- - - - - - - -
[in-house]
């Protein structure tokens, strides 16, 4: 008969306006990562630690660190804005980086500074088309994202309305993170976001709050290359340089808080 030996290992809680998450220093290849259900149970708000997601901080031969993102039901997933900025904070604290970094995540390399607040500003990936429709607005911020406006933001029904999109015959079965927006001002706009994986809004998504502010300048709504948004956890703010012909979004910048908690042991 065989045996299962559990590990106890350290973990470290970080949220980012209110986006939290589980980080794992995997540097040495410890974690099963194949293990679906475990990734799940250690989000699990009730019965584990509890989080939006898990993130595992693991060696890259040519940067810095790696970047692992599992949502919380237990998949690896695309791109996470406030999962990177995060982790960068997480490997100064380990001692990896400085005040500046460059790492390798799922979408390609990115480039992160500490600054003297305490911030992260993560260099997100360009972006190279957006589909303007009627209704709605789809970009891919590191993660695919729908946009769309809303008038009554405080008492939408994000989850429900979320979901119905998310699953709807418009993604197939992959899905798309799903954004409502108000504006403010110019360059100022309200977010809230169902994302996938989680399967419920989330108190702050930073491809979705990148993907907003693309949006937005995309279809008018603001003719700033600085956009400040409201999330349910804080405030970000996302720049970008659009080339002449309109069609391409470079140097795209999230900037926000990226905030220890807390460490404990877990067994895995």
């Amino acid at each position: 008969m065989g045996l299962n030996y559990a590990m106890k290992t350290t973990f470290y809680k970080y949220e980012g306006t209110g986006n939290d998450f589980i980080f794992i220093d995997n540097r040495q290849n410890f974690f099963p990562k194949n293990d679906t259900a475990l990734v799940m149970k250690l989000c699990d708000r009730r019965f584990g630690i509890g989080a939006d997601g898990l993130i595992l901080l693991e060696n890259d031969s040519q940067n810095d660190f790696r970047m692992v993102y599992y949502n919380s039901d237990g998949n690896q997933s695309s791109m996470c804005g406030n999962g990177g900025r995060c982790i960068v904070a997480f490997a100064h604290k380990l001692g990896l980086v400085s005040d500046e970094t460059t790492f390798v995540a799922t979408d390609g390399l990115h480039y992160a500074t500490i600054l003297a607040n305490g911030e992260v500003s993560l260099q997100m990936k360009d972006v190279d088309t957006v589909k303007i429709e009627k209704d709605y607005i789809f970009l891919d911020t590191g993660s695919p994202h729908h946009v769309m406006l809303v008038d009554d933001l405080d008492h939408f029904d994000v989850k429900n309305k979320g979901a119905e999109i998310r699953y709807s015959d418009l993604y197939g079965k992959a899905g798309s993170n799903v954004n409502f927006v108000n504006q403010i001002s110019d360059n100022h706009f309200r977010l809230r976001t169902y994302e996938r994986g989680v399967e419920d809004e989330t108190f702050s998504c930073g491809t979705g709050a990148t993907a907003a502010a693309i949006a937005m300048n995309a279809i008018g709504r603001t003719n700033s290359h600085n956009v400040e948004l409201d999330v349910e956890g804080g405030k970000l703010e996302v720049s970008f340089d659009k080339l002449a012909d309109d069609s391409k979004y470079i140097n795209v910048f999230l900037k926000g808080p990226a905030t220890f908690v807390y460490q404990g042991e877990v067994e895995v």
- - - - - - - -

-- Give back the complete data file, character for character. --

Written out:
[in-house]
């Protein structure tokens, strides 16, 4: 008969306006990562630690660190804005980086500074088309994202309305993170976001709050290359340089808080 030996290992809680998450220093290849259900149970708000997601901080031969993102039901997933900025904070604290970094995540390399607040500003990936429709607005911020406006933001029904999109015959079965927006001002706009994986809004998504502010300048709504948004956890703010012909979004910048908690042991 065989045996299962559990590990106890350290973990470290970080949220980012209110986006939290589980980080794992995997540097040495410890974690099963194949293990679906475990990734799940250690989000699990009730019965584990509890989080939006898990993130595992693991060696890259040519940067810095790696970047692992599992949502919380237990998949690896695309791109996470406030999962990177995060982790960068997480490997100064380990001692990896400085005040500046460059790492390798799922979408390609990115480039992160500490600054003297305490911030992260993560260099997100360009972006190279957006589909303007009627209704709605789809970009891919590191993660695919729908946009769309809303008038009554405080008492939408994000989850429900979320979901119905998310699953709807418009993604197939992959899905798309799903954004409502108000504006403010110019360059100022309200977010809230169902994302996938989680399967419920989330108190702050930073491809979705990148993907907003693309949006937005995309279809008018603001003719700033600085956009400040409201999330349910804080405030970000996302720049970008659009080339002449309109069609391409470079140097795209999230900037926000990226905030220890807390460490404990877990067994895995």
């Amino acid at each position: 008969m065989g045996l299962n030996y559990a590990m106890k290992t350290t973990f470290y809680k970080y949220e980012g306006t209110g986006n939290d998450f589980i980080f794992i220093d995997n540097r040495q290849n410890f974690f099963p990562k194949n293990d679906t259900a475990l990734v799940m149970k250690l989000c699990d708000r009730r019965f584990g630690i509890g989080a939006d997601g898990l993130i595992l901080l693991e060696n890259d031969s040519q940067n810095d660190f790696r970047m692992v993102y599992y949502n919380s039901d237990g998949n690896q997933s695309s791109m996470c804005g406030n999962g990177g900025r995060c982790i960068v904070a997480f490997a100064h604290k380990l001692g990896l980086v400085s005040d500046e970094t460059t790492f390798v995540a799922t979408d390609g390399l990115h480039y992160a500074t500490i600054l003297a607040n305490g911030e992260v500003s993560l260099q997100m990936k360009d972006v190279d088309t957006v589909k303007i429709e009627k209704d709605y607005i789809f970009l891919d911020t590191g993660s695919p994202h729908h946009v769309m406006l809303v008038d009554d933001l405080d008492h939408f029904d994000v989850k429900n309305k979320g979901a119905e999109i998310r699953y709807s015959d418009l993604y197939g079965k992959a899905g798309s993170n799903v954004n409502f927006v108000n504006q403010i001002s110019d360059n100022h706009f309200r977010l809230r976001t169902y994302e996938r994986g989680v399967e419920d809004e989330t108190f702050s998504c930073g491809t979705g709050a990148t993907a907003a502010a693309i949006a937005m300048n995309a279809i008018g709504r603001t003719n700033s290359h600085n956009v400040e948004l409201d999330v349910e956890g804080g405030k970000l703010e996302v720049s970008f340089d659009k080339l002449a012909d309109d069609s391409k979004y470079i140097n795209v910048f999230l900037k926000g808080p990226a905030t220890f908690v807390y460490q404990g042991e877990v067994e895995v």